Three (White, Male) Tough Guys Sign Off. Is It a Moment?
Biologists trace changes in the environment through die-offs: a lake of belly-up fish or a sudden drop in the honey bee population. The …
Biologists trace changes in the environment through die-offs: a lake of belly-up fish or a sudden drop in the honey bee population. The television ecosphere is less conducive to scientific analysis — the recent arrival of the final episodes of “Bosch,” “Mr. Inbetween” and “Jack Irish” within just over a month could be coincidental. On the other hand, it could be a sign that the climate has become less hospitable to hard-boiled crime dramas with middle-aged white male heroes.
This convergence wouldn’t be worth mentioning if the shows involved were ordinary, but all three were superior, if disparate, examples of their genre. (Spoilers ahead for each show’s final season.) “Bosch,” whose seventh and last season streamed June 25 on Amazon Prime Video, was the best procedural police show around during its run. The Australian dramedy “Mr. Inbetween,” whose third and final season ended July 13 on FX, was sui generis, a smart, deadpan, quietly daft deconstruction of tough-guy clichés.
“Jack Irish,” which ends its run of three TV movies and three seasons with Monday’s episode on Acorn TV, was more lightweight and formulaic than those two, a breezy but downbeat neo-noir with an angsty private eye surrounded by colorful reprobates. It was elevated by its lovely Melbourne setting and a stellar cast led by Guy Pearce as Irish. (That two of the three shows were Australian may say something about environments more congenial to traditionally male-driven story forms.)
The laconic, old-school Los Angeles detective Harry Bosch (played by Titus Welliver), the diffident fixer Jack Irish and the sardonic heavy-for-hire Ray Shoesmith in “Mr. Inbetween” (played by Scott Ryan, also the creator and writer of the show) were distinctly different character types. What they had in common was adherence to their codes, and those personal ethics — roughly similar and familiar notions about fair play, loyalty and the unfortunate but sometimes necessary application of violence — were the linchpins of the shows, as they have been for nearly a century’s worth of stories about world-weary tough guys.
They also made the shows feel increasingly old-fashioned at a time when the old formulas of genre fiction are subject to criticism and revision for their racial, gender and systemic-institutional biases and blind spots. If you’re allotting production dollars for a network or streaming service, a high-concept comedy tweaking sitcom gender roles or a science-fiction thriller that changes up the usual racial representation will probably attract more, and more positive, publicity from the outset.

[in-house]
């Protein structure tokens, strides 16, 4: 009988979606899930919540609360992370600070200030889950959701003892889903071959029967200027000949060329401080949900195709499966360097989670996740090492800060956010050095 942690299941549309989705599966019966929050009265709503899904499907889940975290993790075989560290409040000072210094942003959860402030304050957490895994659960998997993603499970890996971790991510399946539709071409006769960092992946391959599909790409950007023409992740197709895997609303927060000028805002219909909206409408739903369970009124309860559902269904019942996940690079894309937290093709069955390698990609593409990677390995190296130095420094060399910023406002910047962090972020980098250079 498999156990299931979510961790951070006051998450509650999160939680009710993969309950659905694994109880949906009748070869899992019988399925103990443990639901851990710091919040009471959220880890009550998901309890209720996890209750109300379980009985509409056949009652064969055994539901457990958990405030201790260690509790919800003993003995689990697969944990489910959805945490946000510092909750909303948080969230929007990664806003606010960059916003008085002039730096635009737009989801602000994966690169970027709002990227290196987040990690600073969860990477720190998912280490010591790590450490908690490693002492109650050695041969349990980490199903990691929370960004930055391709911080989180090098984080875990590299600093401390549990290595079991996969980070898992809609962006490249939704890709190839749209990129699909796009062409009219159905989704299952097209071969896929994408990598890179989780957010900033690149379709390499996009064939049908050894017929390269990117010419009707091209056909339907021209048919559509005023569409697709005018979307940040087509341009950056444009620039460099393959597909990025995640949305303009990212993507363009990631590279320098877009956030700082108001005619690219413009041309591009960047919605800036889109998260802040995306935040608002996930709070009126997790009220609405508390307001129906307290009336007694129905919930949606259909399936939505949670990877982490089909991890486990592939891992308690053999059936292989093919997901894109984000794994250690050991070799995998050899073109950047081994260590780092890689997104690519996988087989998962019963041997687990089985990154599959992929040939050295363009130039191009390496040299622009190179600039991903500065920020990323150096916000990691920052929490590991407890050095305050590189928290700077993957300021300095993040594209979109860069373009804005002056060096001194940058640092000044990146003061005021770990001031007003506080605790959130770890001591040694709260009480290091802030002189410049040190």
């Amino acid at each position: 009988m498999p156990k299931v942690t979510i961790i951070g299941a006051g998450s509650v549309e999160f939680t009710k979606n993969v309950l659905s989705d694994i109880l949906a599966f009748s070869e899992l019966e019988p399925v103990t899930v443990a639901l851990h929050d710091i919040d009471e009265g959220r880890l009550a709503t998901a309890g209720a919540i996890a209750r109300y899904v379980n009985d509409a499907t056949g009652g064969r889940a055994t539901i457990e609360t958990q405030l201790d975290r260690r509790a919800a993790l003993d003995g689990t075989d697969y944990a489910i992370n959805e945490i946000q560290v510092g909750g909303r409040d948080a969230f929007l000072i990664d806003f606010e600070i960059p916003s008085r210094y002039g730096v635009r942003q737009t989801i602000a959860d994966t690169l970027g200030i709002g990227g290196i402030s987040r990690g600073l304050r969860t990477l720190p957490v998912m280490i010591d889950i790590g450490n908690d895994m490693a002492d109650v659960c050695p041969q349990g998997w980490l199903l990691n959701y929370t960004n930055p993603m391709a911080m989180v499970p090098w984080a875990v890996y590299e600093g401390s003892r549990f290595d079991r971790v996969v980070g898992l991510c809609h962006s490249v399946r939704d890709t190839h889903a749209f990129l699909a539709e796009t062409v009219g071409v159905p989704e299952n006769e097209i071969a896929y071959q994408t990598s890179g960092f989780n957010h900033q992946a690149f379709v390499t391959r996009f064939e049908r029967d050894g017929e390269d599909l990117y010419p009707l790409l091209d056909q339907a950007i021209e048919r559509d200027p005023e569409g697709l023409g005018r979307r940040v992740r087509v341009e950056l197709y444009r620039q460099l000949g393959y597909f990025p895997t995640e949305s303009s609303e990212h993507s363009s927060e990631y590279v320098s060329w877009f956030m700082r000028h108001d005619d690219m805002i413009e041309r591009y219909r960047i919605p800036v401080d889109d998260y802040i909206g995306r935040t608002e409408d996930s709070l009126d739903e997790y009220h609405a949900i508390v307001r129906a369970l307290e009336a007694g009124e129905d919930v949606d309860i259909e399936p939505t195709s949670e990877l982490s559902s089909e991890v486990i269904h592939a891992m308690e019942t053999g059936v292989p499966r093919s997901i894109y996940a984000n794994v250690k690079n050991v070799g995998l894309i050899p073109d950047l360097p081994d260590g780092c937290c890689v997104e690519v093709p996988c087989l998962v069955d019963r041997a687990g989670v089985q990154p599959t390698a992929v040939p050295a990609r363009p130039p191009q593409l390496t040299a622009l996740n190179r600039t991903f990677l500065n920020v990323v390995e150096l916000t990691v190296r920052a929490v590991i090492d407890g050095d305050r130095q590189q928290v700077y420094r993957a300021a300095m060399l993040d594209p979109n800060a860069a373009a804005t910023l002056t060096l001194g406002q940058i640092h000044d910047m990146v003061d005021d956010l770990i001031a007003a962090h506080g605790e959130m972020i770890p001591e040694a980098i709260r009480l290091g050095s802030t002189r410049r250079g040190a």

“Jack Irish,” “Bosch” and “Mr. Inbetween,” which premiered from 2012 to 2018, represented an interim stage — like most genre shows of the last few decades, they exhibited at least an awareness of contemporary sensibilities. Their casts were reasonably diverse; and while you could decry the partner-of-color as a retrograde cliché, it meant that Jamie Hector (Bosch’s partner, Jerry Edgar) and Aaron Pedersen (Irish’s friend and protector Cam Delray) got major roles. When story lines involved Latino neighborhoods in Los Angeles or South Asian immigrants in Melbourne, the screenplays were conspicuous in their attempts to be respectful.
None of that was unusual for a contemporary show trying to finesse the increasingly uncomfortable fact that its protagonist was a white man on the wrong side of 50 whose dramatic arc tended, however reluctantly, toward violence. Perhaps in response, another thing the three shows had in common was that their lone-wolf heroes were caring and involved fathers.
Bosch, throughout the series, was as defined by his relationship to his daughter, Maddy (Madison Lintz), as he was by his police work; she softened him, and he toughened her, to the point that she took the police entrance exam in the final season. That set the stage for an already announced, untitled spinoff series in which Welliver and Lintz will presumably share top billing, with a now retired Bosch working as a private detective.
“Mr. Inbetween” made fatherhood even more central. Much of the show’s comic energy and dramatic complication flowed from Shoesmith’s stern but doting parenting of his daughter, Brittany (Chika Yasumura). Irish was more traditionally solitary during that show’s run, a choice that made sense given that the series began with the murder of his wife. But in the just-concluded final season, a son suddenly appeared, a filius ex machina who allowed for a painfully contrived, if inevitable, happy ending.
That might be the most telling thing that the three shows had in common: In contrast to earlier antiheroes like Tony Soprano and Walter White, their central characters got to go out on positive notes. Harry Bosch’s incorruptibility ended his police career, but his daughter has the right stuff to carry on the family tradition. Ray Shoesmith’s murderous livelihood finally caught up with him and forced him into hiding, but even in his new life as a put-upon ride-share driver, no one is going to keep him down. (The series’s final shot, of Ray’s flashing his just-shy-of-maniacal grin into the camera, was ideal.)
The evolution of the traditional hard-boiled narrative is well in progress — you can see it in shows that give themselves cover by remaking it as historical fiction, like “The North Water” or “Taboo,” or fantasy, like “The Mandalorian,” or more directly in shows that simply flip the hero’s gender, like “Briarpatch” with Rosario Dawson, “Jett” with Carla Gugino and “Reprisal” with Abigail Spencer. “Ted Lasso” may be the show of our pandemic-weary moment, but there’s always an appetite for violent loners with codes.